I wish to comment on the misleading and inaccurate information provided by “naturalist” Lionel Elmore regarding bush fires at the Prom — the current “Cathedral Range fire” and the 2005 fire.

The Australian environment was shaped by fire and our indigenous plants and animals are perfectly adapted to it — otherwise they would have become extinct long ago. The question is not if there will be another fire at the Prom, but when. Started by lightning, if not by careless people.

The problem is that an invasive, non-indigenous species known as Homo sapiens now live in the dry and volatile Australian environment. The species is generally regarded as intelligent and adaptable, but as we have learnt from places such as Kinglake and Marysville, this latest group of the species has not yet adapted to its new environment after only 200 years. An earlier group, who arrived about 40,000 years ago, are much better adapted to fire in the Australian environment — but they are few in number, and their aeons of accumulated wisdom is not often listened to by the more recent and far more numerous group.

In managing the environment of Wilson’s Promontory National Park, the staff have tried to imitate nature by conducting a series of controlled burns over a number of years. The large fire of Easter 2005 was originally a carefully planned two hectare “ecological burn.” It was planned to protect the biodiversity of the heathlands just to the north of Tidal River, and for asset protection of the Tidal River camp.

The logic was that if a fire started during the Christmas period — when there are thousands of Homo sapiens are camped in Tidal River — it was likely to come from the north. Such a fire might be driven by the same kind of fierce northerly winds that carried the recent fires in central Victoria.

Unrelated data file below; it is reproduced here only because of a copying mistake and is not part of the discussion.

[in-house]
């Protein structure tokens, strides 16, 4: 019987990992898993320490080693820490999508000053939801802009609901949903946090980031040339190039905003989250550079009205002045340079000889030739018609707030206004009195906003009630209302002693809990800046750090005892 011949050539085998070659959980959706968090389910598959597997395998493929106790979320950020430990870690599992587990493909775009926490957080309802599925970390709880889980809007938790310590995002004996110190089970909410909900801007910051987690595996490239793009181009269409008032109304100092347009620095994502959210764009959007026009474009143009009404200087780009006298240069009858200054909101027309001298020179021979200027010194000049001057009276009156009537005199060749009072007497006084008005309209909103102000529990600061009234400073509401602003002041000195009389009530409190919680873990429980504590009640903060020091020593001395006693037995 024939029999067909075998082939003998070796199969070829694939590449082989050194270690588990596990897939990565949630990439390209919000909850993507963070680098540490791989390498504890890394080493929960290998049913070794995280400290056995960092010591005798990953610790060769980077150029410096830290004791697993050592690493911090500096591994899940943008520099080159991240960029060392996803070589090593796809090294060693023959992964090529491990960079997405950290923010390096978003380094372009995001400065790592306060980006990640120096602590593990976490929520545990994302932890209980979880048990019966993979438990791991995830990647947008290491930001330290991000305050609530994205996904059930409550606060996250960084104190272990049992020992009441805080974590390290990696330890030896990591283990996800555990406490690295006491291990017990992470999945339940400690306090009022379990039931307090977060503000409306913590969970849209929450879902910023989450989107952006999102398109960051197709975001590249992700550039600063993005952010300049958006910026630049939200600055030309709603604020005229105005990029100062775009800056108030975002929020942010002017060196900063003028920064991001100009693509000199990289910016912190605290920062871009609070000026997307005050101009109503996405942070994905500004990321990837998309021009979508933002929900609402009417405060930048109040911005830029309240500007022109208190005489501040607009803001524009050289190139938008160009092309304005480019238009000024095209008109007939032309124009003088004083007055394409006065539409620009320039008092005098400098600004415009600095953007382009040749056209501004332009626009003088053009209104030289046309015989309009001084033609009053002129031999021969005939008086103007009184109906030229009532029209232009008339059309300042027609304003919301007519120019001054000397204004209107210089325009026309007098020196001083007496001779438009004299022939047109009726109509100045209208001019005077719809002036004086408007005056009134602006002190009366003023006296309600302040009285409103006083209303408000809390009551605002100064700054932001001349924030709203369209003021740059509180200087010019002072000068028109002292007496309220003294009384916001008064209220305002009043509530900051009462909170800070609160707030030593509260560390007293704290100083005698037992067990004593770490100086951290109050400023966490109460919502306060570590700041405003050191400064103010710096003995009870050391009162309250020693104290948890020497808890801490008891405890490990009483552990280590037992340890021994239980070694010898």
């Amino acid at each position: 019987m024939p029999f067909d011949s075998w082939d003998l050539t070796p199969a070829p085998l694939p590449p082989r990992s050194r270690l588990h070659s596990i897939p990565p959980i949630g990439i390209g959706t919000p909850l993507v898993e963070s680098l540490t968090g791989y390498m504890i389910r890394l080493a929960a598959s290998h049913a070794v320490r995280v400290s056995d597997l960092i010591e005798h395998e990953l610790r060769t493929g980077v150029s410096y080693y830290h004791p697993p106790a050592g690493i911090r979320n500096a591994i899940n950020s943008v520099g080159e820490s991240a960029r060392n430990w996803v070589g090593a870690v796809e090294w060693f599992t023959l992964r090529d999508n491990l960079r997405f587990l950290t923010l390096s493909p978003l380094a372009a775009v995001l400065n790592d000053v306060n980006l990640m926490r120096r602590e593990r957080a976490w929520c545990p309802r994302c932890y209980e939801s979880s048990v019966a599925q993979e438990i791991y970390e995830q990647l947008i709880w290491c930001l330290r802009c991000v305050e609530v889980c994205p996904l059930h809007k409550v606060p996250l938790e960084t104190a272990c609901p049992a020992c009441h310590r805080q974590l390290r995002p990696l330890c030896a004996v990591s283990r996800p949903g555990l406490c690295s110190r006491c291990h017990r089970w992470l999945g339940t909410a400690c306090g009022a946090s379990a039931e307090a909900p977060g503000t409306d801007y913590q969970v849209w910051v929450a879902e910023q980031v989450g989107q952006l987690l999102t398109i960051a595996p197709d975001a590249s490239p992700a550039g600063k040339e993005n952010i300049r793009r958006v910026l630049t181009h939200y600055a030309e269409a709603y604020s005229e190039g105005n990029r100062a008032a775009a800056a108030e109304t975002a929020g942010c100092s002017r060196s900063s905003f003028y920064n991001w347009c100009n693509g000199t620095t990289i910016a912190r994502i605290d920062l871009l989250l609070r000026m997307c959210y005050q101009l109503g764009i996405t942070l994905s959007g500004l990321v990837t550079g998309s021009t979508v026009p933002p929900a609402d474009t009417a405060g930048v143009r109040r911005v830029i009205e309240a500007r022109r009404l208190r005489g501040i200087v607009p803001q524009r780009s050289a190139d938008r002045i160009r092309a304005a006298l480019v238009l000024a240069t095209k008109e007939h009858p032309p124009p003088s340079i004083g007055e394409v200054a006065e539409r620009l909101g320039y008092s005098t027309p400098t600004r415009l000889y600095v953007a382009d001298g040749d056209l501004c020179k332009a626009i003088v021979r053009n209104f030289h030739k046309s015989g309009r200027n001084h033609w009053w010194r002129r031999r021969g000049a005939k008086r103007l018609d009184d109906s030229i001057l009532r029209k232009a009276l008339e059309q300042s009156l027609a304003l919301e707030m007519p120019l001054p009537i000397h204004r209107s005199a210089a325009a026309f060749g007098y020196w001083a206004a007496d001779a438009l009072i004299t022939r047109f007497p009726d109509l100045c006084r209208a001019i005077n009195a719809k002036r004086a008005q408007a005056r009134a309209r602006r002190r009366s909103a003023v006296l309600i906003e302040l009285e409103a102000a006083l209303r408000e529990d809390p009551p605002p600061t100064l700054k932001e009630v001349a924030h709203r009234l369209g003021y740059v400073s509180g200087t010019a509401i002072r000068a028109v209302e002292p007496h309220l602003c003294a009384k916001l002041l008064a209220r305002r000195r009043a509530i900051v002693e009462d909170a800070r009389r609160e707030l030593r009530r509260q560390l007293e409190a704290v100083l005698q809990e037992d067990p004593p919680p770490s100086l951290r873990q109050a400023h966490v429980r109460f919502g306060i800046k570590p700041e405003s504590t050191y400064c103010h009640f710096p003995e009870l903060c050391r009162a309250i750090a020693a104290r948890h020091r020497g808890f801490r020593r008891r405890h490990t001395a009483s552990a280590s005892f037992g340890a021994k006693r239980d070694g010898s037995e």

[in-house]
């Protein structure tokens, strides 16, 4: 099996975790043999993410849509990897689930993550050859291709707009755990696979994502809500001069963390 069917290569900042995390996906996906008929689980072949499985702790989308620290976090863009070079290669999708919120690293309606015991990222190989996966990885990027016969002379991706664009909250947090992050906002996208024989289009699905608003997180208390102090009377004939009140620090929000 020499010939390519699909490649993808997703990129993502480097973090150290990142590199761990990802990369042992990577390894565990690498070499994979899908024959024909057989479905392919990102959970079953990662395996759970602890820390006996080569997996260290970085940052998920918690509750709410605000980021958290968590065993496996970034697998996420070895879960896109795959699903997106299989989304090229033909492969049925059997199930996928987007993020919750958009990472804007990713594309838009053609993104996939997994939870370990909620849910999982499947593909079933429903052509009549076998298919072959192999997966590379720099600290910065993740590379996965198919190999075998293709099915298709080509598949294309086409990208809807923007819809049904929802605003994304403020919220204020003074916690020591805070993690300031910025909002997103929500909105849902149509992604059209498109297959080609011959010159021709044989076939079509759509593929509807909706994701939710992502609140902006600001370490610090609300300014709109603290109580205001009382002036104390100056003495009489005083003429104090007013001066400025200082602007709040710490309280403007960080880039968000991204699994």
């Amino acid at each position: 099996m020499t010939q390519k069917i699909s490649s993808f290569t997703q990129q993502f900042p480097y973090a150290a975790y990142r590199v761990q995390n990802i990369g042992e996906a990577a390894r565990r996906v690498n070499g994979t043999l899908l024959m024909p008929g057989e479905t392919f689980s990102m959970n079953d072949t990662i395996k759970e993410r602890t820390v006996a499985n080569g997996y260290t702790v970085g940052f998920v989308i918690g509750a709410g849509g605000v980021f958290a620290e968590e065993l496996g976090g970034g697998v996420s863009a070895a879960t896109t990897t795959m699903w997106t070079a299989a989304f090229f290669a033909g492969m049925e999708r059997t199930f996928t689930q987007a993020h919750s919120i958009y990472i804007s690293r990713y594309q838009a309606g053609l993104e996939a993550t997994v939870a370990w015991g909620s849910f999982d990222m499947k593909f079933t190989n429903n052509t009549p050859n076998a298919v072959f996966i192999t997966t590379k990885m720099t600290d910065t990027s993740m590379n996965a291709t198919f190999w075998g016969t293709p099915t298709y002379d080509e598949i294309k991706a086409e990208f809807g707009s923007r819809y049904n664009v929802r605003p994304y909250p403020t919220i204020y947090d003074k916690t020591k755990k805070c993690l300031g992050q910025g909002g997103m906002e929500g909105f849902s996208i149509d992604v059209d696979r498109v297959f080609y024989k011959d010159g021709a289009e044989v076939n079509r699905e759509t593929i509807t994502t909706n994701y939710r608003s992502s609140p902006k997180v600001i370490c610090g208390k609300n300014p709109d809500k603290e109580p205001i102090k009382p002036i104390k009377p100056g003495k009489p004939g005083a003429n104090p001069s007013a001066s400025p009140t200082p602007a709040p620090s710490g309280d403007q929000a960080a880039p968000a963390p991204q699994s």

As anyone who claimed to be a “naturalist” and had any understanding of the Prom would know, these heathlands were being rapidly invaded by Coast Teatree (Leptospermum lavigatum) and White kunzea (Kunzea ambigua). If left alone, the heathlands would have become entirely covered with teatree and kunzea. Of course, in nature this situation would be controlled by fire — so the rangers have burned it in a series of small area, controlled burns.

Lighting “controlled burns” is a most inexact science, and whilst conditions were acceptable when the fire was lit, five days later, they weren’t. A spell of hot dry weather followed — which was not predicted and had not occurred in the area at that time of year for 50 years. As we know, the fire escaped on 1 April and burnt all the way south to the lighthouse.

Anyone who believes that meteorologists can perfectly predict the weather five days in advance probably believes in the tooth fairy as well.

The park staff are open to criticism for not properly monitoring the two hectare ecological burn, but it is believed that the fire smouldered deep in some peat soil before flaring up again in the unusual hot dry conditions. Exactly the same thing happened in the Royal Botanic Gardens Cranbourne — a CFA lieutenant told me that they not only wet the peat soil, but felt it and found it cool — only to have it to flare up later.